The David Saga, Episode 11 – Absalom’s Defeat

For this week, please read 2 Samuel 17:15-19:43. In our episode this week, Absalom’s Rebellion is put down and David is reconciled to those who fought against him. 


In episode 10, Absalom openly rebels against his father, King David. He is anointed king in Hebron (as David had been decades prior), and Ahithophel, David’s closest advisor, joins him. David immediately flees Jerusalem west across the Kidron Valley and up and over the Mount of Olives resting only when he reaches the bank of the Jordan River. On his flight out of town, a Benjamite named Shimei insults and taunts the king. David, however, is not without assets. David’s Philistine mercenaries under Ittai the Gittite go with him. David also has the loyalty of the two priests in Jerusalem, Abiathar and Zadok. Finally, David plants his other close advisor, Hushai, into Absalom’s court. Hushai is not only tasked with providing David information but is also directed to mislead Absalom. Absalom takes Jerusalem without a fight. Ahithophel tells Absalom to immediately pursue David while he is disorganized and discouraged, while Hushai counsels delay until Absalom can build up his forces. Absalom takes the advice of David’s spy Hushai.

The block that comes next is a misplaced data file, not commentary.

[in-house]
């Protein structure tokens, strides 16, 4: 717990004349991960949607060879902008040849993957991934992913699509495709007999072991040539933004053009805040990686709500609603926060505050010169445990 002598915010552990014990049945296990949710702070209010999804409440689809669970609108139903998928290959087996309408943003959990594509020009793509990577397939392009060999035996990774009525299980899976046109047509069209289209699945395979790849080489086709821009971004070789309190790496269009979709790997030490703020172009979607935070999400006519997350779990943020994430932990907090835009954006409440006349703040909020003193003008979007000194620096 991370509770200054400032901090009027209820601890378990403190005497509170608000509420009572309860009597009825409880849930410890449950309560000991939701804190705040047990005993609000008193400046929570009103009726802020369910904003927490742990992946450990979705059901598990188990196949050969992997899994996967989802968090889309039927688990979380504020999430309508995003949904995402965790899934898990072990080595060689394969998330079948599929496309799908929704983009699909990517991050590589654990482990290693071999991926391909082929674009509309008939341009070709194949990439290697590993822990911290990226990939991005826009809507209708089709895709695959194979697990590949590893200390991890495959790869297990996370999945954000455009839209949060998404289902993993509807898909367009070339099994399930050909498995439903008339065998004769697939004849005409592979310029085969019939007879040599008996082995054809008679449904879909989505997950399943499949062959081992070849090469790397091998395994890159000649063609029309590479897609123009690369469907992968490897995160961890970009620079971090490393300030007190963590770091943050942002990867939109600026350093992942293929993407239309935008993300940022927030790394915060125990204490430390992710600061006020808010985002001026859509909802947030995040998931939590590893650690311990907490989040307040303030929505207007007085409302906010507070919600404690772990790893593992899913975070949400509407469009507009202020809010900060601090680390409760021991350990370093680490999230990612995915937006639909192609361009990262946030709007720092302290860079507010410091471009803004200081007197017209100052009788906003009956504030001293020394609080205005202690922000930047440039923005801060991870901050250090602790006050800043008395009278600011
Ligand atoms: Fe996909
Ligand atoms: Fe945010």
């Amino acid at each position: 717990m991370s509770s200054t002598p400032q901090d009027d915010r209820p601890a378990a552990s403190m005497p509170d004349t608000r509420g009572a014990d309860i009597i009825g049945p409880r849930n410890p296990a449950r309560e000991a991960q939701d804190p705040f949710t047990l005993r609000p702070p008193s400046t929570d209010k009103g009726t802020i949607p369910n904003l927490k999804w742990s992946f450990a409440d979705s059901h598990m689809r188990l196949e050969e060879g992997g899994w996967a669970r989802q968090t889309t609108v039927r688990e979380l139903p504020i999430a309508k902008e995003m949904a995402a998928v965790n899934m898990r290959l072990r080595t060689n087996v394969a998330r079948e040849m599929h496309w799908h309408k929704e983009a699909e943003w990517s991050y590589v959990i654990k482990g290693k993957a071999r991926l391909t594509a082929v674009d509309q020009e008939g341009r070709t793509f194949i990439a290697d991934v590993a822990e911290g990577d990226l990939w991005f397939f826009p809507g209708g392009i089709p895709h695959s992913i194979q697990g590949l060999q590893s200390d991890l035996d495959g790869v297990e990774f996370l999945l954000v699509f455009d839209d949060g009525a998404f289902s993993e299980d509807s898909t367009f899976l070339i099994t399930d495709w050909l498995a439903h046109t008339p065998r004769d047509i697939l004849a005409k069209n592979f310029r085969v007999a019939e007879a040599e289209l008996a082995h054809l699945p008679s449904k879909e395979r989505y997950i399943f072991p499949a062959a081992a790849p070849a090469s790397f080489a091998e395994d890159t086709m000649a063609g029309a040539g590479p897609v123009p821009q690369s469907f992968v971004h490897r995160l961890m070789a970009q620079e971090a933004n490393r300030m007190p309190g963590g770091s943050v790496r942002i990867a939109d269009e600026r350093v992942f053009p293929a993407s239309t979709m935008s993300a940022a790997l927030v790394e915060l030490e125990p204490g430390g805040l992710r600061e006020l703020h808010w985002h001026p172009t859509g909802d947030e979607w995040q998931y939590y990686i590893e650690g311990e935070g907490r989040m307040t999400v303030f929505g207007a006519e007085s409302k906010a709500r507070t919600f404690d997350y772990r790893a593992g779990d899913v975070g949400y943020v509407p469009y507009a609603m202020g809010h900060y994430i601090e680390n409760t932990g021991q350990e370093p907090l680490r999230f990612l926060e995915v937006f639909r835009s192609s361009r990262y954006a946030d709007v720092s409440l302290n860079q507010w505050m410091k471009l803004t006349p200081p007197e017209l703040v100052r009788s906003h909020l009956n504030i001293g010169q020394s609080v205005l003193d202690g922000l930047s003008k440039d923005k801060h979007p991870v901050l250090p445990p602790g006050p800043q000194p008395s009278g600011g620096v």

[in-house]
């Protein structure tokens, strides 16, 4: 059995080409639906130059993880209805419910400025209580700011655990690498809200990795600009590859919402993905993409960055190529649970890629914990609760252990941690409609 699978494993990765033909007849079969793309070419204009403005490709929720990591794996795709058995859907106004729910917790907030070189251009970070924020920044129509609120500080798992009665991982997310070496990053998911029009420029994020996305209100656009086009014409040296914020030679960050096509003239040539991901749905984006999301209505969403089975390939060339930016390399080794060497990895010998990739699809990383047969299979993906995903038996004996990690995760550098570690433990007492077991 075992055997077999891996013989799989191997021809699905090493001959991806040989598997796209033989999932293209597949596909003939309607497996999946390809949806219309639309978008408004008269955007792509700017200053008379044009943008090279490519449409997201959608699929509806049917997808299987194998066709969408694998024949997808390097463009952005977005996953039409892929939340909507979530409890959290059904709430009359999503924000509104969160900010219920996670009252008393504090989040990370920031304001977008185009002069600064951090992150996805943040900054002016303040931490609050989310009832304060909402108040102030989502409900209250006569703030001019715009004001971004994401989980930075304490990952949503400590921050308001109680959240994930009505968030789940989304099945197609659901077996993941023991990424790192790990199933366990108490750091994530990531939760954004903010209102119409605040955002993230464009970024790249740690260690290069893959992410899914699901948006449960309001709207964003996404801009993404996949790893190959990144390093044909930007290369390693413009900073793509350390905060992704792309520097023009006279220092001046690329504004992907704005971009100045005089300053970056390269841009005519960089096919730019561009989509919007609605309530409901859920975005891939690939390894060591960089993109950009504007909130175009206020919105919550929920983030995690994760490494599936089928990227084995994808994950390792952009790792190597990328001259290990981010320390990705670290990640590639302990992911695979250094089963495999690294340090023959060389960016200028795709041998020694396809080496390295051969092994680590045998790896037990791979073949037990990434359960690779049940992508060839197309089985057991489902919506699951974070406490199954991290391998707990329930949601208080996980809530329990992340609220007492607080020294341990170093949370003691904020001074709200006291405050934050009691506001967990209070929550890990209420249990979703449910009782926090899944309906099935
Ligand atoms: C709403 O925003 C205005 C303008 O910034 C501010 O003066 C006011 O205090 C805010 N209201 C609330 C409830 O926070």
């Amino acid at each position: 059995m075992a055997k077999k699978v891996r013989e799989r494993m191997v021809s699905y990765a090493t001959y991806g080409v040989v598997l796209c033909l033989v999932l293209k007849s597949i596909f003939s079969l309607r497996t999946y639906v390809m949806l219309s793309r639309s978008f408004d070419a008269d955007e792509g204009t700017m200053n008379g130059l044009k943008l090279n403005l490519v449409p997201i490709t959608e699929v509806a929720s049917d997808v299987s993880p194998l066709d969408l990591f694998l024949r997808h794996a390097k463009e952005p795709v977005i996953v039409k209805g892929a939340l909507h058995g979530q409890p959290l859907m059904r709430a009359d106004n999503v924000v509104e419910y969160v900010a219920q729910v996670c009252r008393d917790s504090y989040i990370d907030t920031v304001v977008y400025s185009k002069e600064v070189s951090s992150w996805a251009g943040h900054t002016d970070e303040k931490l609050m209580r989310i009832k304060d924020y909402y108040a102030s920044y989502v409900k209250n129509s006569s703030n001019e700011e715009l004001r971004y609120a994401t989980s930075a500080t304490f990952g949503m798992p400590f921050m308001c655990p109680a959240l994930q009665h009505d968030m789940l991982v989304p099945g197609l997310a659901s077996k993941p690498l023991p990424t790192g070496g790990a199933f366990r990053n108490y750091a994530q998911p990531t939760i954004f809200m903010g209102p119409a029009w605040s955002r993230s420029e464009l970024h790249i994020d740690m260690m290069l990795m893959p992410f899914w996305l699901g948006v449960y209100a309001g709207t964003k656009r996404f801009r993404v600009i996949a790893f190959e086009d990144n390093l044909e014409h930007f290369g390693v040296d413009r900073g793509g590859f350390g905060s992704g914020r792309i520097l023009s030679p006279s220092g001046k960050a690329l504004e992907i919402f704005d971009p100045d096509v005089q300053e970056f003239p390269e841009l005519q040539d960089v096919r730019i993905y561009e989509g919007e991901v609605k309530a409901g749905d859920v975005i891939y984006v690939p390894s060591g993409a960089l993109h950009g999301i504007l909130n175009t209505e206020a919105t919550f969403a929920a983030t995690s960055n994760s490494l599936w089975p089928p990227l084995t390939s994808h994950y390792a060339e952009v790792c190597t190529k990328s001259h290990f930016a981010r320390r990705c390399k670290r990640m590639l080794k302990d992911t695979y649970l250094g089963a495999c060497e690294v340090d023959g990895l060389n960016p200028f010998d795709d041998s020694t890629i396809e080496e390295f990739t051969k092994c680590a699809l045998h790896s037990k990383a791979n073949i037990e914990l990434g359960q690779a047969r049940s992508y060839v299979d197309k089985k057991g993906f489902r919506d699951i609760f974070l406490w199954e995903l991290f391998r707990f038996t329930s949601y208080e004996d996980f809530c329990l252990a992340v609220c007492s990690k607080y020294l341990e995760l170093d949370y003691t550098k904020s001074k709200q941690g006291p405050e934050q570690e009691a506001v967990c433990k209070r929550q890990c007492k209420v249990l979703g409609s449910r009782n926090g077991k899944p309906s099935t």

In this week’s episode, David and Absalom’s forces meet in the Forest of Ephraim, east of the Jordan River. Absalom is killed after having his hair caught in an oak tree. David mourns Absalom’s death until Joab tells him that his mourning is an insult to his troops. In the remainder of the episode, we see David refusing to exact vengeance against those who supported Absalom and reconciling himself to his people. Just as David was the archetype penitent after Nathan’s rebuke regarding Bathsheba and Uriah, so now David is the archetype victor bestowing forgiveness and reconciliation.

Hushai’s Intelligence: (Ch. 17:15-22) 

Our story begins with David on the run. He has made it to the Jordan River where he now contemplates his next move. At the same time, Absalom is contemplating whether to immediately pursue David as counseled by Ahithophel or to wait until he has a larger army as recommended by Hushai. After giving his advice, Hushai immediately goes to the priests, Zadok and Abiathar, to use their network to tell David that he is in immediate danger should Absalom take Ahithophel’s advice, and that David should immediately cross the Jordan River.